Diet induced epigenetic changes and their implications for health


Prof. John C. Mathers, Human Nutrition Research Centre, Institute for Ageing and Health, Newcastle University, Framlington Place, Newcastle upon Tyne, NE2 4HH, UK. E-mail:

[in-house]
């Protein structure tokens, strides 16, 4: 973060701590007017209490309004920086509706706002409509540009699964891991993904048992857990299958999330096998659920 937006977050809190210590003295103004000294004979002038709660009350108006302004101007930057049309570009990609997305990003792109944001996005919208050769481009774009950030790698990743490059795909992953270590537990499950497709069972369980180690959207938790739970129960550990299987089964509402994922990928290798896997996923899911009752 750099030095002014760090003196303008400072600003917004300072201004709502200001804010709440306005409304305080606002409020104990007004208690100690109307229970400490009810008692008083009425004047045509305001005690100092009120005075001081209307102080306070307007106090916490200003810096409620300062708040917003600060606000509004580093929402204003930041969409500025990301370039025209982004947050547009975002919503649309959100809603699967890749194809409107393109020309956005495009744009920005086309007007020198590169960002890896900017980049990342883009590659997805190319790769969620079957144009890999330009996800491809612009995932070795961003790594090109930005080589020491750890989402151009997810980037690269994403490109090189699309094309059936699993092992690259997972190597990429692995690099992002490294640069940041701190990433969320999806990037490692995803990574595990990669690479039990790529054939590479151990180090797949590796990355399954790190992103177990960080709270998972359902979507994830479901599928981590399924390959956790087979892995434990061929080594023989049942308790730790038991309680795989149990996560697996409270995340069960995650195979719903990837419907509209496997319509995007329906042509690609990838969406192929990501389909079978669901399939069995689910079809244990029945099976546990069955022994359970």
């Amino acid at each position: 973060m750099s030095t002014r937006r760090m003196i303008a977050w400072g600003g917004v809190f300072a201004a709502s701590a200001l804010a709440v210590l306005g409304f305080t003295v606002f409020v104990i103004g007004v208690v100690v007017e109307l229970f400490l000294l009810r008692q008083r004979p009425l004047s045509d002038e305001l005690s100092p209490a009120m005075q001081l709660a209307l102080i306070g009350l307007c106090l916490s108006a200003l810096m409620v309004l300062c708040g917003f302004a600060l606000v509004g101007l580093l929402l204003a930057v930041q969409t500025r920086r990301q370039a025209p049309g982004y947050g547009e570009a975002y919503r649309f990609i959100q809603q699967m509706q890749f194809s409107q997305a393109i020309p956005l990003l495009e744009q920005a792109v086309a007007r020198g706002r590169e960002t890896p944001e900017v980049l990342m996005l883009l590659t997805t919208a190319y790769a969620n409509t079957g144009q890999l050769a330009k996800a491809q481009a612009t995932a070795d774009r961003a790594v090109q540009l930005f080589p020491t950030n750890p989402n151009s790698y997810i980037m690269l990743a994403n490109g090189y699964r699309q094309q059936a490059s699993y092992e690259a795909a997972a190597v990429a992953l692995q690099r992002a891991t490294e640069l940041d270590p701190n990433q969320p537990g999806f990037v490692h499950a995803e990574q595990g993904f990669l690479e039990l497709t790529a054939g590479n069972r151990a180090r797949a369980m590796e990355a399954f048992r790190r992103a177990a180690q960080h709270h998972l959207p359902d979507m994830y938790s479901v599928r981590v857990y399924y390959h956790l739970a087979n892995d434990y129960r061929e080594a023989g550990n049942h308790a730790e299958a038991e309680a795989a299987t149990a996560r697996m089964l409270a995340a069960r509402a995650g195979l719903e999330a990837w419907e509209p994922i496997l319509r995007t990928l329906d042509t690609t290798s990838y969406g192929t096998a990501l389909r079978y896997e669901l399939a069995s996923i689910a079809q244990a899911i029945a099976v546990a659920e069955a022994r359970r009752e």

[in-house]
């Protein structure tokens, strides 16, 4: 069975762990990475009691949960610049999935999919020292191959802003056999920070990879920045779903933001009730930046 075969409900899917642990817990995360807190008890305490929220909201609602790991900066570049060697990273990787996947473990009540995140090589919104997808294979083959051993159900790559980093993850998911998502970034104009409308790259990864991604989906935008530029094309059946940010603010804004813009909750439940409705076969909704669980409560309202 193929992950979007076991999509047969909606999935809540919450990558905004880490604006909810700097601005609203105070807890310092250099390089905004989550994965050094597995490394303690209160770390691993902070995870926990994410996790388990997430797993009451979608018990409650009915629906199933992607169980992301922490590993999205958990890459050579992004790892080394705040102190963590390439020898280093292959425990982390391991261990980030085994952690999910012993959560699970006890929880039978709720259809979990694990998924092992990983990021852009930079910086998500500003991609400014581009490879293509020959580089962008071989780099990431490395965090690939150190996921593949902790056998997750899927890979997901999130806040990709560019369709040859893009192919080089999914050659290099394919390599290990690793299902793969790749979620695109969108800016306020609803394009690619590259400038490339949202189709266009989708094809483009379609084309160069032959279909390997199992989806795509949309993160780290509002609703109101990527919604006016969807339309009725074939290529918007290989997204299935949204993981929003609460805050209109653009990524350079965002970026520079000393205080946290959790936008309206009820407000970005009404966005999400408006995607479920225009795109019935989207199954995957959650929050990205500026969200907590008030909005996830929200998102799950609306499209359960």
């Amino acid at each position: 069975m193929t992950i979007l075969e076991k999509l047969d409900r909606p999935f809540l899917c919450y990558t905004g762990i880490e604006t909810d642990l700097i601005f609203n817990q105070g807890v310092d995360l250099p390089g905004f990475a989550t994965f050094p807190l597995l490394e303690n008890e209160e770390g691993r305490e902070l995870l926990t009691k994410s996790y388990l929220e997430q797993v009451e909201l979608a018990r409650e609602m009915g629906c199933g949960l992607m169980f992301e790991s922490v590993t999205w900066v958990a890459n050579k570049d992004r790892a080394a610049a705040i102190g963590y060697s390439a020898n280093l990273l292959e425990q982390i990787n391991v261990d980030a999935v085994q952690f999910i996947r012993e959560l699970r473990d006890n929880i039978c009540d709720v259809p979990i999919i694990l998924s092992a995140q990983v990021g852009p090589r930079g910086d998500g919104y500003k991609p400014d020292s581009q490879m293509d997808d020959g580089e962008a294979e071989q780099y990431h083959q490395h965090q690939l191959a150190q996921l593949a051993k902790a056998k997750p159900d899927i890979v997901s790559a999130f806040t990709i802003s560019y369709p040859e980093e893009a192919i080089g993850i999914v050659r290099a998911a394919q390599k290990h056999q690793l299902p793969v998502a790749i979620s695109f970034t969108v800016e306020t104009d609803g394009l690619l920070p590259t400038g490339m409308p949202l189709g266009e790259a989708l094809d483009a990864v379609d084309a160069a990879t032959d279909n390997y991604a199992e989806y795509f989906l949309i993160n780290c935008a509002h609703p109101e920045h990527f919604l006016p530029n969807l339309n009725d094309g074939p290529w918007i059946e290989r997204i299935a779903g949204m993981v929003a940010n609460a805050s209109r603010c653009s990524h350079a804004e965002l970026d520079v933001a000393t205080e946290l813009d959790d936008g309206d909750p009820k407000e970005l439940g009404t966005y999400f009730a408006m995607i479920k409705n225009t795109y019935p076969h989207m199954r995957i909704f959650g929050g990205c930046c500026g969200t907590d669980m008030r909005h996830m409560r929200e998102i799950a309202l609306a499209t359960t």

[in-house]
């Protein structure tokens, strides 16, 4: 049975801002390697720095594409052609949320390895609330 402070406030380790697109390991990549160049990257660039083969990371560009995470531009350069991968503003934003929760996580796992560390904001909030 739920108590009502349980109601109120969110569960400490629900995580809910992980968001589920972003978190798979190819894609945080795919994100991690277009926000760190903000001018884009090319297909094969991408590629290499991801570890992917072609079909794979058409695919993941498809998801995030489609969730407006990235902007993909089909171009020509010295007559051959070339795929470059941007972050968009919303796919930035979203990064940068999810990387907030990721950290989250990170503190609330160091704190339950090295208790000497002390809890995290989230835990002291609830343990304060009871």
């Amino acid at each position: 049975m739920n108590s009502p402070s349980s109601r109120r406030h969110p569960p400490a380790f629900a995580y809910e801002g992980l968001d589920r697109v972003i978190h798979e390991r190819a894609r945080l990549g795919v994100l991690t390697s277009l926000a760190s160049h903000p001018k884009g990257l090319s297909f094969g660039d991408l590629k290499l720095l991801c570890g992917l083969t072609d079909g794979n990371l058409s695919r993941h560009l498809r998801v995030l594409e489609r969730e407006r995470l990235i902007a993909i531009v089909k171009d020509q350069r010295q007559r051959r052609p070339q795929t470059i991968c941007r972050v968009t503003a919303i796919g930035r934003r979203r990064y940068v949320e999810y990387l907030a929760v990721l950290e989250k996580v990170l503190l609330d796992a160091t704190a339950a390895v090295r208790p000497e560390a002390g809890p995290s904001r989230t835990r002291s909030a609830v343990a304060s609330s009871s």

Dietary exposures can have consequences for health years or decades later and this raises questions about the mechanisms through which such exposures are ‘remembered’ and how they result in altered disease risk. There is growing evidence that epigenetic mechanisms may mediate the effects of nutrition and may be causal for the development of common complex (or chronic) diseases. Epigenetics encompasses changes to marks on the genome (and associated cellular machinery) that are copied from one cell generation to the next, which may alter gene expression, but which do not involve changes in the primary DNA sequence. These include three distinct, but closely inter-acting, mechanisms including DNA methylation, histone modifications and non-coding microRNAs (miRNA) which, together, are responsible for regulating gene expression not only during cellular differentiation in embryonic and foetal development but also throughout the life-course. This review summarizes the growing evidence that numerous dietary factors, including micronutrients and non-nutrient dietary components such as genistein and polyphenols, can modify epigenetic marks. In some cases, for example, effects of altered dietary supply of methyl donors on DNA methylation, there are plausible explanations for the observed epigenetic changes, but to a large extent, the mechanisms responsible for diet–epigenome–health relationships remain to be discovered. In addition, relatively little is known about which epigenomic marks are most labile in response to dietary exposures. Given the plasticity of epigenetic marks and their responsiveness to dietary factors, there is potential for the development of epigenetic marks as biomarkers of health for use in intervention studies.